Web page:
Opposition has become an ‘opportunistic’ position


Opposition, after all, is a position. More aptly, it is an ‘opportunistic’ position. Those who take that position for the want of power or to desperately stay in the currency of democracy, lower that position to an abysmal level of indignity.  And they use that position on the most frivolous of causes as they don’t have anything to lose, having lost everything— including the sense of justice and the distinction between right and wrong.

In that irresponsible position, everything becomes a target. Even high priority developmental initiatives, laws that could begin social transformation, economic measures of epoch-making significance and monuments of public utility, which can stand into the future and shine the history of the nation, will all be a prime target.  And the most lucrative perk of such an Opposition is that they can belittle a leader who stands unreachably tall in their political arena. Congress and its cohorts are now in such an “opportunistic” position.

One of the prime examples of this opposition behaviour is the attempt made to derail the Central Vista Project (CVP) by dubbing it as a sheer wastage of public money at a time when India was reeling under the impact of the pandemic. It was said that the healthcare budget is being subverted and that the project will have grave environmental consequences. All this was being done just to delay the project, like in the case of all development projects or pro-people policies in India particularly in the last 7 years under the government led by PM Narendra Modi.  Opposition, at times, gives people an idea that the nation can only pursue one programme at a time and if another initiative is taken up, it is at the cost of others. CVP was projected, thus, against the pandemic, irresponsibly. However, the Delhi High Court and very recently, the Supreme Court, rejected all such petitions and review petitions seeking to stay the CVP.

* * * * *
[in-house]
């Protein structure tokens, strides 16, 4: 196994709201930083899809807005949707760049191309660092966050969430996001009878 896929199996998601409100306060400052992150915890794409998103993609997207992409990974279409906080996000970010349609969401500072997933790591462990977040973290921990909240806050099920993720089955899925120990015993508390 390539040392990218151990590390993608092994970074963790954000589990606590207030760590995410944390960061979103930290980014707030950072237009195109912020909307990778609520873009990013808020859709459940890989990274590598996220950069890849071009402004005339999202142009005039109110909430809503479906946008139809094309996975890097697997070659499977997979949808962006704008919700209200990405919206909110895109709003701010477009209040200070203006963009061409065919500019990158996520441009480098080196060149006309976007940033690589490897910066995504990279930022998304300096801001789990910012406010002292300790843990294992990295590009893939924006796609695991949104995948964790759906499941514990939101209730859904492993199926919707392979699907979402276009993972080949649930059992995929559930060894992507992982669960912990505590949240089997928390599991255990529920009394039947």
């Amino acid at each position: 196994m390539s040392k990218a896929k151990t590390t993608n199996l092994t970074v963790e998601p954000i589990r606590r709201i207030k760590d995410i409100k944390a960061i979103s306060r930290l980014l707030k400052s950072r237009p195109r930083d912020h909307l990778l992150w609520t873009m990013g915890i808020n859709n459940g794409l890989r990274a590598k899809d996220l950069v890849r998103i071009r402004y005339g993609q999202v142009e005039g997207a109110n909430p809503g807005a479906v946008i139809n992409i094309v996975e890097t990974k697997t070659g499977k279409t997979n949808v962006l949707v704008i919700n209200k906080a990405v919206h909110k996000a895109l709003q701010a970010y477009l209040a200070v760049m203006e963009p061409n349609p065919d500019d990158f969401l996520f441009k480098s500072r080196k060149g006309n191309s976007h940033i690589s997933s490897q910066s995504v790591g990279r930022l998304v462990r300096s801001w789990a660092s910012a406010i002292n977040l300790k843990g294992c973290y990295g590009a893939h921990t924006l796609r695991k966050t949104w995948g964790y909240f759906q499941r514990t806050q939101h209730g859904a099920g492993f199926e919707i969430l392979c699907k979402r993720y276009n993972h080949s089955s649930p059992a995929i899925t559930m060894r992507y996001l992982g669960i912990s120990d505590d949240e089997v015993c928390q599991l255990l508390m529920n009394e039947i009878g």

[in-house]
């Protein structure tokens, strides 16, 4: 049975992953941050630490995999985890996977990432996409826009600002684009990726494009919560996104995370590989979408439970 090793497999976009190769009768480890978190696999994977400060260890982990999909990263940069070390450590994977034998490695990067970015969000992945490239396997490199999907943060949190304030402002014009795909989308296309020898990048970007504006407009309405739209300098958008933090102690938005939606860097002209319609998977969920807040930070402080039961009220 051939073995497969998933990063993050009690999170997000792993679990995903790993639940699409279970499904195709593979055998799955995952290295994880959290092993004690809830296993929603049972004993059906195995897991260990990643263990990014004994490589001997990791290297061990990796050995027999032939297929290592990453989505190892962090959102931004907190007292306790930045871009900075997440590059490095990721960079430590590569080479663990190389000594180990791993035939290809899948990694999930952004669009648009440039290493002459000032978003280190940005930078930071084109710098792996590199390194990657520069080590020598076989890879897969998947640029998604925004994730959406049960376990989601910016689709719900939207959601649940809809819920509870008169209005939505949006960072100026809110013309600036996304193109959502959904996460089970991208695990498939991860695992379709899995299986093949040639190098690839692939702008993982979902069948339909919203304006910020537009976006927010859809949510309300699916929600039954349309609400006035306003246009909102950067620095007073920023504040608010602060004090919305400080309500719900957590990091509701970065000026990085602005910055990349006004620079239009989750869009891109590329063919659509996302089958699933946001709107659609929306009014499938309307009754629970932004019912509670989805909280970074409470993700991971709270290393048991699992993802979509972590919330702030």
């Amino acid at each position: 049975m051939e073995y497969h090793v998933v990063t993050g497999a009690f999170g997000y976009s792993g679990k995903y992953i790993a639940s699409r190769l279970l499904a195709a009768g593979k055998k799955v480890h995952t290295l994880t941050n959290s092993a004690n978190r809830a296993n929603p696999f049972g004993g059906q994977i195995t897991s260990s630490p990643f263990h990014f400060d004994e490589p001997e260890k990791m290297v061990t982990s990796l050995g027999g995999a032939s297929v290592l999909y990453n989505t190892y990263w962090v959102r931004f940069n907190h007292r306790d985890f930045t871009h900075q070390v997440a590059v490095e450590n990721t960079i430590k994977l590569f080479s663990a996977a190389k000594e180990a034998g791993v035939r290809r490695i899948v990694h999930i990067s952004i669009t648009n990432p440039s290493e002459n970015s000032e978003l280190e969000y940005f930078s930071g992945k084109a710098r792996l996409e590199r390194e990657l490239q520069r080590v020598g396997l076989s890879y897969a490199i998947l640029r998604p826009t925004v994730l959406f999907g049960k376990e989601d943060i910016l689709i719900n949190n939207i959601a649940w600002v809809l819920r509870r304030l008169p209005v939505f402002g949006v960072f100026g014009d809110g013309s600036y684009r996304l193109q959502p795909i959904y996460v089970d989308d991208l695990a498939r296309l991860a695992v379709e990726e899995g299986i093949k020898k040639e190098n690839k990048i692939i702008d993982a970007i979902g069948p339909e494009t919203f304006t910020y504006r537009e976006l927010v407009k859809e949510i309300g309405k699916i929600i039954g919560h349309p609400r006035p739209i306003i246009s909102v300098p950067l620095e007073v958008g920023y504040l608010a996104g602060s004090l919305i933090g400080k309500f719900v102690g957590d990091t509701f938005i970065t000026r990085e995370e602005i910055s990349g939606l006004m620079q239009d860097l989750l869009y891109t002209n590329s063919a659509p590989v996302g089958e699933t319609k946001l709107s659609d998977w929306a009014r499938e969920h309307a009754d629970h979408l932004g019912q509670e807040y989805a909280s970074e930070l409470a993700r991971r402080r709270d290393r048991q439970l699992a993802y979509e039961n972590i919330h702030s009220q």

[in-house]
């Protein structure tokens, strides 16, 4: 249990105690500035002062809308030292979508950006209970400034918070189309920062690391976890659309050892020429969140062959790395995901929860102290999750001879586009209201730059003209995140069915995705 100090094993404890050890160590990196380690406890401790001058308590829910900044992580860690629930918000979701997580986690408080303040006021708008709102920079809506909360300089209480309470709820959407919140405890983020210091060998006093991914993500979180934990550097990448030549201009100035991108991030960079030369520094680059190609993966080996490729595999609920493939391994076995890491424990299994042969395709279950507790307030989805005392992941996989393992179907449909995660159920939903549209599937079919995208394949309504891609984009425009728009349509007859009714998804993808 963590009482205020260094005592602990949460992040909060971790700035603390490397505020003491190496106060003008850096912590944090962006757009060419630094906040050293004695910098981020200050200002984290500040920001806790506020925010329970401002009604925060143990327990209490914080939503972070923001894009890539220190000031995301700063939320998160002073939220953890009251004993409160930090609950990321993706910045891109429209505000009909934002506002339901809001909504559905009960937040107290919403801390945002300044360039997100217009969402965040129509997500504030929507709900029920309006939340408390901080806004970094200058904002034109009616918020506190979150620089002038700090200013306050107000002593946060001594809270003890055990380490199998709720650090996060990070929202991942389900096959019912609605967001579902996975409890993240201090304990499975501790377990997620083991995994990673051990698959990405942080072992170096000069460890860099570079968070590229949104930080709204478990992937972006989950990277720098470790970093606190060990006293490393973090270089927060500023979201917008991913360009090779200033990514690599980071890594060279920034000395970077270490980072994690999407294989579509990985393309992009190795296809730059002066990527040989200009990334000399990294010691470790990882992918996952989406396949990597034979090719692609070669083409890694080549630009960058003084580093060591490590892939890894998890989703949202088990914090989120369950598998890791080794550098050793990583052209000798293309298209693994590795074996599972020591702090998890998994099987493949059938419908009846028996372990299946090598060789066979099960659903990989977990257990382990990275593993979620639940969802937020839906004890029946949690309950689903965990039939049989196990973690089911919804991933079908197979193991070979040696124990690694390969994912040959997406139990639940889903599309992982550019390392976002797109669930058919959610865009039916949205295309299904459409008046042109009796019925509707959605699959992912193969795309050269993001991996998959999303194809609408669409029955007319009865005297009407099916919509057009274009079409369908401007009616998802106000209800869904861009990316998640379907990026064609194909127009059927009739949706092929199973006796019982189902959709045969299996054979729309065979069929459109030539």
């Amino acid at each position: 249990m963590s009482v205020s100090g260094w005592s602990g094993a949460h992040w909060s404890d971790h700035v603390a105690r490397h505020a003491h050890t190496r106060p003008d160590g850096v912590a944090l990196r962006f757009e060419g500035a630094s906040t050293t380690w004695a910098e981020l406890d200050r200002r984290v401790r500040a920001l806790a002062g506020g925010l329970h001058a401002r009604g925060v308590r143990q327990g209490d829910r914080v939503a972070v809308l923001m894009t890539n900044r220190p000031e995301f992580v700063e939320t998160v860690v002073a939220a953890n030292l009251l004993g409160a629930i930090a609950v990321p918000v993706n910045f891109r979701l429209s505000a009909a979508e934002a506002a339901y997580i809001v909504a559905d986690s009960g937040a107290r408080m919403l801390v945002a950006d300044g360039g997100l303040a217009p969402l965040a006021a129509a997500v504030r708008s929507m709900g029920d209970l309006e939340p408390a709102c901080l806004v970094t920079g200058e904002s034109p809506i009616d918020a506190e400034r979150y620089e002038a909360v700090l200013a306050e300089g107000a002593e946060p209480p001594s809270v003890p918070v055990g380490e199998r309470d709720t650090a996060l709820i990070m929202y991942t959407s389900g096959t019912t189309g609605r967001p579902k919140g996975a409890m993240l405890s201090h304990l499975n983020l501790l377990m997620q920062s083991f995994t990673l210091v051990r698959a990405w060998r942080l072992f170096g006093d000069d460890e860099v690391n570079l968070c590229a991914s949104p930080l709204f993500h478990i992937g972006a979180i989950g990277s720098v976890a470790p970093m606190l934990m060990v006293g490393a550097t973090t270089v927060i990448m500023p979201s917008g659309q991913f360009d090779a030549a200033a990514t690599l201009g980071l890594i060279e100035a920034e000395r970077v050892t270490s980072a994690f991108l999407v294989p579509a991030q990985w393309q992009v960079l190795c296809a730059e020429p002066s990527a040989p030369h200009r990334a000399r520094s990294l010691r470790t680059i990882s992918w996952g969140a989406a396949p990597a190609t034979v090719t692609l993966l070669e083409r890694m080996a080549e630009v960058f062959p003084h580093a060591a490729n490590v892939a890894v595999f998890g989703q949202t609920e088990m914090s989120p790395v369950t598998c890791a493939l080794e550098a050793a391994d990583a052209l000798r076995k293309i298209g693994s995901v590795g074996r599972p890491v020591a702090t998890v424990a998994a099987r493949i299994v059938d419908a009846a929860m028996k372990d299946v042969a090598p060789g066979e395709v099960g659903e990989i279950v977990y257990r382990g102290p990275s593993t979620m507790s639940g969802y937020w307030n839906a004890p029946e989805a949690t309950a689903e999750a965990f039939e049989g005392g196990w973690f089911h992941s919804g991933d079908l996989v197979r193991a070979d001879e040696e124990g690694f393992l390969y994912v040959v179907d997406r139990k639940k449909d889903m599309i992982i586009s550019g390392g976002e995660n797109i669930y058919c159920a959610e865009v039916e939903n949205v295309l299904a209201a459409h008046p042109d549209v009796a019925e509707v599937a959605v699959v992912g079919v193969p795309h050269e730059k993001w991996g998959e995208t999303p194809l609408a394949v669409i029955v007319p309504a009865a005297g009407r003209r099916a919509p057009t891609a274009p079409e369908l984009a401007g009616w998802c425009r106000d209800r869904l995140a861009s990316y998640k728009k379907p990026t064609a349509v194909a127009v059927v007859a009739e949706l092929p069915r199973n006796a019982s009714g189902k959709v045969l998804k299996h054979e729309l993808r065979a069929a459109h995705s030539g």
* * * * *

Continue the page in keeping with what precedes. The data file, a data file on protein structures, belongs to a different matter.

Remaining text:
The CVP, besides constructing the new Parliament building, also aims at integrating the Central Secretariat and bringing together over 75,000 employees for better synergy and seamless execution of work. However, the project is conveniently being touted as a “grand expenditure” for the personal glory of Prime Minister. The Congress, however, remains silent on its own aggressive lobbying for a new Parliament building in 2012. The then Lok Sabha Speaker Meira Kumar and the then Minister of Environment and Forest, Jairam Ramesh, in 2012, had expressed an urgent need for a new Parliament building saying the existing one was simply “outdated”. 

The Opposition in India has for long used the judiciary to slow down development. This ploy has, however, been busted by the judiciary in recent times wherein cases of frivolous nature have not only been summarily dismissed but the proponents have been heavily fined for their misadventures. 

In May this year, Delhi HC dismissed the petition seeking stay on CVP, describing it as a “motivated petition” and imposed a penalty of Rs 1 lakh on the petitioners. A petition by actor Juhi Chawla against the rollout of 5G technology in India was trashed the Delhi HC in June this year. The court termed her plea as “scandalous, frivolous and a publicity stunt” and imposed a hefty fine of Rs 20 lakh for “abusing the process of law”.